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    And yet the OP asks about what William James meant by his comment that "one day Kant undermined the soul", and not how you think Kant undermined the soul. Have you read James? If you haven't, I've linked his writings in the comments here and with my edit to the OP. Please note that philosophy is not hermeneutics and nowhere does James reference Leibniz except as superficiality incarnate. Feel free to cite source from James otherwise. – Mr. Kennedy Nov 18 '16 at 2:07
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    James describes how he thinks Kant "undermined" the soul one page after the OP quoted one, and it is the standard view from the late 19th century: "Souls were detachable, had separate destinies; things could happen to them. To consciousness as such nothing can happen, for, timeless itself, it is only a witness of happenings in time, in which it plays no part... Consciousness as such is entirely impersonal - 'self' and its activities belong to the content... Thus, for these belated drinkers at the Kantian spring, we should have to admit consciousness as an 'epistemological' necessity". – Conifold Nov 18 '16 at 21:41
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    Thank you for demonstrating my point: you knew exactly what was referred to by "rational school" and yet, again, the OP asks quite clearly what James meant by "one day Kant undermined the soul" not how does Conifold interpret what James meant about Kants "undermining of the soul" as "most likely" referring "to the deconstruction of Rational Psychology of Leibnizian school, with its soul as 'metaphysically simple being'." – Mr. Kennedy Nov 19 '16 at 2:21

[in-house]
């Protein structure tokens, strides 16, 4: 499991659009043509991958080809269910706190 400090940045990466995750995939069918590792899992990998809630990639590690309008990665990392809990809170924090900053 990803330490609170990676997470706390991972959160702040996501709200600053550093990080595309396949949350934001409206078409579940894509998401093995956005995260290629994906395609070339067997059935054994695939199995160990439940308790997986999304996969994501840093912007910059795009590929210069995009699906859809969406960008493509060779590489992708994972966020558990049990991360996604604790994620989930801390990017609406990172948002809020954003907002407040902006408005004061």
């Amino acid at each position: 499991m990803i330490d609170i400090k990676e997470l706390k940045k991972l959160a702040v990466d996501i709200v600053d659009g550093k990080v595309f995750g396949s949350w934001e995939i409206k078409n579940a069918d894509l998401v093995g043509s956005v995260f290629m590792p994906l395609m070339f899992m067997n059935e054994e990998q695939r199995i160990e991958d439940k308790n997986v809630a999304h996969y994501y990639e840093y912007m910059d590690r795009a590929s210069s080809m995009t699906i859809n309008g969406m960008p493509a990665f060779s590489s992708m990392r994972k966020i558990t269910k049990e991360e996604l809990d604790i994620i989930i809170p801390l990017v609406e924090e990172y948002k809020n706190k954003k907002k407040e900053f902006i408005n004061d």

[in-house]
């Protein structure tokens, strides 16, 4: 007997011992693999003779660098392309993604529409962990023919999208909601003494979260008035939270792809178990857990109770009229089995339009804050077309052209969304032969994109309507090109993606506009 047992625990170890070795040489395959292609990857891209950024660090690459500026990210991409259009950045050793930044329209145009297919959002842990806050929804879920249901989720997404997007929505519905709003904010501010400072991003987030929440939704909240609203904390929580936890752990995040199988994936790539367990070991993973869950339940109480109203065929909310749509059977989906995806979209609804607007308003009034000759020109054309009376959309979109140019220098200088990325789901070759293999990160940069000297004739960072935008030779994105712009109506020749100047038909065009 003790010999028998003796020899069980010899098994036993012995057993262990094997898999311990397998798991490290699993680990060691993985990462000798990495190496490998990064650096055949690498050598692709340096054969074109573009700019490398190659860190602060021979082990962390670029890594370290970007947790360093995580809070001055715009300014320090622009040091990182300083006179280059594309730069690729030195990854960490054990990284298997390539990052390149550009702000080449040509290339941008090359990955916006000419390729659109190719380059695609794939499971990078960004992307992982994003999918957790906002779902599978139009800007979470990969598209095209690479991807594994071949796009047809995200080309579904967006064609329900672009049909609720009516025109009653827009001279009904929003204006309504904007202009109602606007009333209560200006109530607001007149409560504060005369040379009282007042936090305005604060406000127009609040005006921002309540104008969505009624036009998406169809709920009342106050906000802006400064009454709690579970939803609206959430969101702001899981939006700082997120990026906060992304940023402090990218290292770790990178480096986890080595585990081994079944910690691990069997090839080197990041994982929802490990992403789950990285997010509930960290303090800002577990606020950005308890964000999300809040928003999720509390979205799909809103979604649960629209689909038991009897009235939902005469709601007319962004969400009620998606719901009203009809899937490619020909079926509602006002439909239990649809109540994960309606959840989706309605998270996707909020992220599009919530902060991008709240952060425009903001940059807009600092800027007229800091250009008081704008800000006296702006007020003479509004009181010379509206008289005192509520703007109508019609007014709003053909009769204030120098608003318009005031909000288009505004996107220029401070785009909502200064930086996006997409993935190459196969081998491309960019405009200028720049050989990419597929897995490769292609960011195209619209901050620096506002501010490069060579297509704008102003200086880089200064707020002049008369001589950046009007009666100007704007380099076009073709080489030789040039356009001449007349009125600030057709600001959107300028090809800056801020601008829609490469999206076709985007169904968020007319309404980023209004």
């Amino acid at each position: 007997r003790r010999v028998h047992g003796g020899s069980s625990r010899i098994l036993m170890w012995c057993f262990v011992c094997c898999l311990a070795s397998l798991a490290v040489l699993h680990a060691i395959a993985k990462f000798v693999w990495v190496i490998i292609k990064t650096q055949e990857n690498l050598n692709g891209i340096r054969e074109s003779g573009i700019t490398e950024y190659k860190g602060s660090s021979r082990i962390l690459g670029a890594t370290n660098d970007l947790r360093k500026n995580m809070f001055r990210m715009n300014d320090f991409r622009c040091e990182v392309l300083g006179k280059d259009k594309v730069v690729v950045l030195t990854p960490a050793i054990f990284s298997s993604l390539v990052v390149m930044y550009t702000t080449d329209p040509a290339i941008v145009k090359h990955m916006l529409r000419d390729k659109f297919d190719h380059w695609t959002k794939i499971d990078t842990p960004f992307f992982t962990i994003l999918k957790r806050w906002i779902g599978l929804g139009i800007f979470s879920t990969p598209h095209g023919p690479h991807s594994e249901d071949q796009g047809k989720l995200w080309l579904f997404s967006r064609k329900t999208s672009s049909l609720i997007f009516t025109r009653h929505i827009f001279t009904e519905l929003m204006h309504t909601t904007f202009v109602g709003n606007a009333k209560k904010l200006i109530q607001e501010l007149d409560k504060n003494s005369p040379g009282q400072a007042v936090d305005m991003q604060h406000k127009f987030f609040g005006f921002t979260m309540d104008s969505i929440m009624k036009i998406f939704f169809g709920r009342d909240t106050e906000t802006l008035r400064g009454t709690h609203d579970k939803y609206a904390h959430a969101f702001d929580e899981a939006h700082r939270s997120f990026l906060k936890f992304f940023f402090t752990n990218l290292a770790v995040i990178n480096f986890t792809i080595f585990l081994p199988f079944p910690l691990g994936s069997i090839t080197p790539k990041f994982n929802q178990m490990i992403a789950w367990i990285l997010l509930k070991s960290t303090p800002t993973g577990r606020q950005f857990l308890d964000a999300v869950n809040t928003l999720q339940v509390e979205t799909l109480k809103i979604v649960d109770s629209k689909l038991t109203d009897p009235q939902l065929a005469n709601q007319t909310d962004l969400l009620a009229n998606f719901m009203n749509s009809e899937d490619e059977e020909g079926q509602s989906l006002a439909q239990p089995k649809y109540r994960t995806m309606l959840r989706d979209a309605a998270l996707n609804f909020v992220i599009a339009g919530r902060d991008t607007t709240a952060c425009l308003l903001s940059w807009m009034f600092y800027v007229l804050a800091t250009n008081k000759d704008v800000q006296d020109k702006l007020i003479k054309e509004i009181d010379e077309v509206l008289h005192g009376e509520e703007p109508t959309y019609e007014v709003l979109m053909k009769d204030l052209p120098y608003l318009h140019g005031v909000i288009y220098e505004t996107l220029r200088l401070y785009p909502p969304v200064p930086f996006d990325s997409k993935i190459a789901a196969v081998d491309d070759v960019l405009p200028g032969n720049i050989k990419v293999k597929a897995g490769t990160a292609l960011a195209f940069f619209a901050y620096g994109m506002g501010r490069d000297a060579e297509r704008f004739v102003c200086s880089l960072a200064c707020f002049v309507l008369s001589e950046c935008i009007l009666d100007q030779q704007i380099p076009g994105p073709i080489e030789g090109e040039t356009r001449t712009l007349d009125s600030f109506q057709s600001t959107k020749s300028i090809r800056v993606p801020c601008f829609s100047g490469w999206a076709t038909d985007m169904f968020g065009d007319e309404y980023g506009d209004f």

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We could say it is an aesthetic matter, to allow for a spiritual continuation to earthly existence. It probably would not be elegant, to have living creatures, like human, for toiling and thinking, and excluded from any potential thing after.

Mr. Kant primarily questioned personality.

"The capacity for receiving representations (receptivity) through the mode in which we are affected by objects, is called sensibility. By means of sensibility, therefore, objects are given to us, and it alone furnishes us with intuitions; by the understanding they are thought, and from it arise conceptions. But a thought must directly, or indirectly, by means of certain signs, relate ultimately to intuitions; consequently, with us, to sensibility, because in no other way can an object be given to us.

https://en.wikisource.org/wiki/Critique_of_Pure_Reason_(Meiklejohn)/Volume_1/Part_1

In short, "without objects presented to us, we do not have conceptions, intuition, or even sensibility".

A behaviorists maybe would agree. I cannot.